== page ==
Universal right to vote

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About this data

Universal right to vote
Indicates whether virtually all men and women that are citizens are allowed to vote in national elections (score 2), whether it is only men (score 1), or there is no universal rights to vote for either men or women (score 0). It neither considers informal restrictions nor legal restrictions based on age, criminal conviction, disability, and local residency.
Skaaning et al. (2023) – processed by Our World in Data
Last updated
May 9, 2024
Next expected update
May 2025
Date range

Sources and processing

This data is based on the following sources

LIED is the most comprehensive dataset on democracy in terms of country-years. It covers all independent countries and most semi-sovereign polities and overseas colonies, protectorates, etc. within the 1789 to 2020 timespan. Scores have also been assigned to the units in the case of short-term foreign occupation. Scores for each indicator reflect the status of a country on the last day of the calendar year (31 December) and are not intended to reflect the mean value of an indicator across the previous 364 days. Coding decisions are based on country-specific sources.

All original coding has been done by Svend-Erik Skaaning. Svend-Erik Skaaning has developed the conceptual distinctions and cumulative logic associated with the lexical index in collaboration with John Gerring. The distinctions regarding modes of democratic transition and breakdown have been developed by Svend-Erik Skaaning, 1 who has also developed the turnover variables. Henrikas Bartusevicius was in charge of empirical analyses and the coding linked to the inter-coder reliability test presented in the dataset paper (see below).

The dataset consists of 14 original indicators and two original indices. The LIED dataset offers indicators on whether legislative elections are on track (legislative_elections), whether (direct or indirect) executive elections are on track (executive_elections), whether multiple parties are able to run for legislative elections (multi-party_legislative_elections), whether there is universal male suffrage (male_suffrage), and whether there is universal female suffrage (female_suffrage),2 whether elections are genuinely contested (competitive_elections), whether political liberties in the form of freedom of expression, assembly, and association, are respected (political_liberties), whether countries experienced democratic transition in a given year (democratic_transition), the mode of democratic transition (transition_type), whether countries experienced democratic breakdown in a given year (democratic_breakdown), the mode of democratic breakdown (breakdown_type),whether elections led to a government turnover (turnover_event), and whether a period of competitive elections has been characterized by at least one government turnover (turnover_period). Finally, the data are used to construct two indices, i.e., the Lexical Index of Electoral Democracy (lexical_index) and an extended version called Lexical Index of Electoral Democracy+ (lexical_index_plus).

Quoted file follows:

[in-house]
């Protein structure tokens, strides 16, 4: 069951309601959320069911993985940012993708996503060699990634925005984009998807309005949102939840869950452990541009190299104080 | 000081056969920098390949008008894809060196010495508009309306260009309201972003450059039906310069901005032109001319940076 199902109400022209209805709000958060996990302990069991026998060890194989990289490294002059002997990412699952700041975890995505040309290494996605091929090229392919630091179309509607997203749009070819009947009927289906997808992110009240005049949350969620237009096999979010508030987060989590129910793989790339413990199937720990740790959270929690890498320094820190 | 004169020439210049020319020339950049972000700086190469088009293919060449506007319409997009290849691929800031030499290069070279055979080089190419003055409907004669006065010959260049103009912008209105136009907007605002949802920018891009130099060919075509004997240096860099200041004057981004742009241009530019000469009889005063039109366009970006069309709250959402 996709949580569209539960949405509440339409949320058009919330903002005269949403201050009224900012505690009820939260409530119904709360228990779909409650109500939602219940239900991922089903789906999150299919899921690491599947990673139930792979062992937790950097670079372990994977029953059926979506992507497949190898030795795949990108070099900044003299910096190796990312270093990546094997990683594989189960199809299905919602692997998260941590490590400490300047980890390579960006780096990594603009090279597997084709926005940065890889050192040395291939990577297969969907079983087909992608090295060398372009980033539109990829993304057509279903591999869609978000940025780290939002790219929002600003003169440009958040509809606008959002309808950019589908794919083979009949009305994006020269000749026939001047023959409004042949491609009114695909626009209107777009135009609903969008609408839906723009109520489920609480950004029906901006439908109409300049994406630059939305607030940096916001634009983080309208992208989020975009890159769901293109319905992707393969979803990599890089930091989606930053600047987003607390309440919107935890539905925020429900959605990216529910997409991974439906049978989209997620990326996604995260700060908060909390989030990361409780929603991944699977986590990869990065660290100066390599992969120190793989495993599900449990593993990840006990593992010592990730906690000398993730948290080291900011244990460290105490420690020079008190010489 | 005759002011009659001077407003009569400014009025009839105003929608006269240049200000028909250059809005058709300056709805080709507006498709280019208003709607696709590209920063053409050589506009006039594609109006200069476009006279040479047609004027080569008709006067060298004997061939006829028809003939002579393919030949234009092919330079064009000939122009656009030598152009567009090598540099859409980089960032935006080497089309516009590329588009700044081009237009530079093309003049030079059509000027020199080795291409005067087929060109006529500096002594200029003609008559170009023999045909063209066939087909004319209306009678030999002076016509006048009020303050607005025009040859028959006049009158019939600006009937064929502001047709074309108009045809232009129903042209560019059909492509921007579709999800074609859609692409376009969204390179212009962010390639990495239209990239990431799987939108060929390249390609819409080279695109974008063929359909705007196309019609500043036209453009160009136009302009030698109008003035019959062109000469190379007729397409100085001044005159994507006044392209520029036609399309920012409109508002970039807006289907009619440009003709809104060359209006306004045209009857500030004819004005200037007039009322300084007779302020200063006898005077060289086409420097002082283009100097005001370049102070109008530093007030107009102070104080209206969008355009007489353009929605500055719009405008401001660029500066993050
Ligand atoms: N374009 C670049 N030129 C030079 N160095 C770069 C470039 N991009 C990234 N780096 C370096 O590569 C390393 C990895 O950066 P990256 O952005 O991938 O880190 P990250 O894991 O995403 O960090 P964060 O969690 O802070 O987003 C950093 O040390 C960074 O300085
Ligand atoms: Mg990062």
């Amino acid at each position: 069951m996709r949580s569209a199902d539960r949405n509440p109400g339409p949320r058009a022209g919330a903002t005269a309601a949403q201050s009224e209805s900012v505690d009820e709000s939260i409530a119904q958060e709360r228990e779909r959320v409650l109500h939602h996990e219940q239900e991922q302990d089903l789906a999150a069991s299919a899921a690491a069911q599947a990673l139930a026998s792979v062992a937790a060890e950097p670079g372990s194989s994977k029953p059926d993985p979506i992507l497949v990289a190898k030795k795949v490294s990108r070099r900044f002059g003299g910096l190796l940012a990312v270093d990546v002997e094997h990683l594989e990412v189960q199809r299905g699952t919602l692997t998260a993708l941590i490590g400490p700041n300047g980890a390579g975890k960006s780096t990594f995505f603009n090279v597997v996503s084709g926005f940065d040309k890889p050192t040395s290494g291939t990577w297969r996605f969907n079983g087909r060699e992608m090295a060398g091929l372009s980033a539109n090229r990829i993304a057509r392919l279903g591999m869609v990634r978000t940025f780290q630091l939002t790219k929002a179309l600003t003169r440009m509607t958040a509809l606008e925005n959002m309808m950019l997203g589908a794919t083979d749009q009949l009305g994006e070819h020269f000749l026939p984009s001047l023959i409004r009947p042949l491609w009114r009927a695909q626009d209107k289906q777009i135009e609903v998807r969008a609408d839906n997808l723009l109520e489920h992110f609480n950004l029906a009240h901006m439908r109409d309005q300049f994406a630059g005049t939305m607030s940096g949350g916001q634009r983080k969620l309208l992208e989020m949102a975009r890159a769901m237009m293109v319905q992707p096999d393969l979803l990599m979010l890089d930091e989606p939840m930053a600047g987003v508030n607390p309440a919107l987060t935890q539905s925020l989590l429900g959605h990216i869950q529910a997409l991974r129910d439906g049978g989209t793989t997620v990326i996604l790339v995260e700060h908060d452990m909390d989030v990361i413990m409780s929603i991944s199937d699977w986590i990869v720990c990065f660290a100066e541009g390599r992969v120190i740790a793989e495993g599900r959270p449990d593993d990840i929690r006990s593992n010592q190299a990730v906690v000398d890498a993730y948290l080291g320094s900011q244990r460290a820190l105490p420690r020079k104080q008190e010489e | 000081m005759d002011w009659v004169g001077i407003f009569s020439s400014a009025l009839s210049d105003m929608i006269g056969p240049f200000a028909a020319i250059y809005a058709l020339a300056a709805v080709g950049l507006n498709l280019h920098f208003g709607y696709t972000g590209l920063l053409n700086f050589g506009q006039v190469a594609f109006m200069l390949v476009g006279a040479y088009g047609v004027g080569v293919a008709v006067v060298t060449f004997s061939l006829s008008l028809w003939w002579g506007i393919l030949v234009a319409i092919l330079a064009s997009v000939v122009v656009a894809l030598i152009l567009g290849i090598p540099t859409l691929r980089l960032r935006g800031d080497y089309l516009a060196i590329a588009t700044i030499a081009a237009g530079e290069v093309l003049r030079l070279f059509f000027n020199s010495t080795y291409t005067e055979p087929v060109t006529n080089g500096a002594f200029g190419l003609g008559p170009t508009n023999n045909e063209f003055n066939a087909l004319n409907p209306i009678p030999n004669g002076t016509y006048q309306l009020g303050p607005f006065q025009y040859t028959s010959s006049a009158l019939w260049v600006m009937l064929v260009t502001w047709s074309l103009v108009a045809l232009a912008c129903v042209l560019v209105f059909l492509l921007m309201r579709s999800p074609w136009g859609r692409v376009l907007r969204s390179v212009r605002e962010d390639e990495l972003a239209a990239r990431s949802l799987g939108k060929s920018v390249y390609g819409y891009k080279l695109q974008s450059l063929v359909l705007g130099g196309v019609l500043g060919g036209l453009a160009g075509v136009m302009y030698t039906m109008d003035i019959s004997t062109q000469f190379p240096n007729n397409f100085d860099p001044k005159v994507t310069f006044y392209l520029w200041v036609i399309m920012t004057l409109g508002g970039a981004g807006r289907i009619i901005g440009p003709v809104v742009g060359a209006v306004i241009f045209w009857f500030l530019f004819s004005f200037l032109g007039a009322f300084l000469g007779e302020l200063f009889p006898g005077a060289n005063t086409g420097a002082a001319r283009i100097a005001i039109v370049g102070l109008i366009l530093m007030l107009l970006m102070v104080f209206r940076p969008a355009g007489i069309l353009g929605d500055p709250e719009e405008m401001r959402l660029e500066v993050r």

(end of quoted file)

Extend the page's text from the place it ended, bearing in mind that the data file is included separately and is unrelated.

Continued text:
Retrieved on
May 9, 2024
This is the citation of the original data obtained from the source, prior to any processing or adaptation by Our World in Data. To cite data downloaded from this page, please use the suggested citation given in Reuse This Work below.
Skaaning, Svend-Erik, John Gerring and Henrikas Bartusevičius. 2015. A Lexical Index of Electoral Democracy. Comparative Political Studies 48(12):1491-1525.

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Notes on our processing step for this indicator

It combines the indicators male_suffrage and female_suffrage in Skaaning et al. (2015).

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“Data Page: Universal right to vote”, part of the following publication: Bastian Herre, Lucas Rodés-Guirao, Esteban Ortiz-Ospina and Max Roser (2013) - “Democracy”. Data adapted from Skaaning et al.. Retrieved from [online resource]
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Skaaning et al. (2023) – processed by Our World in Data

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Skaaning et al. (2023) – processed by Our World in Data. “Universal right to vote” [dataset]. Skaaning et al., “Lexical Index of Electoral Democracy (LIED) v6.5” [original data]. Retrieved July 22, 2024 from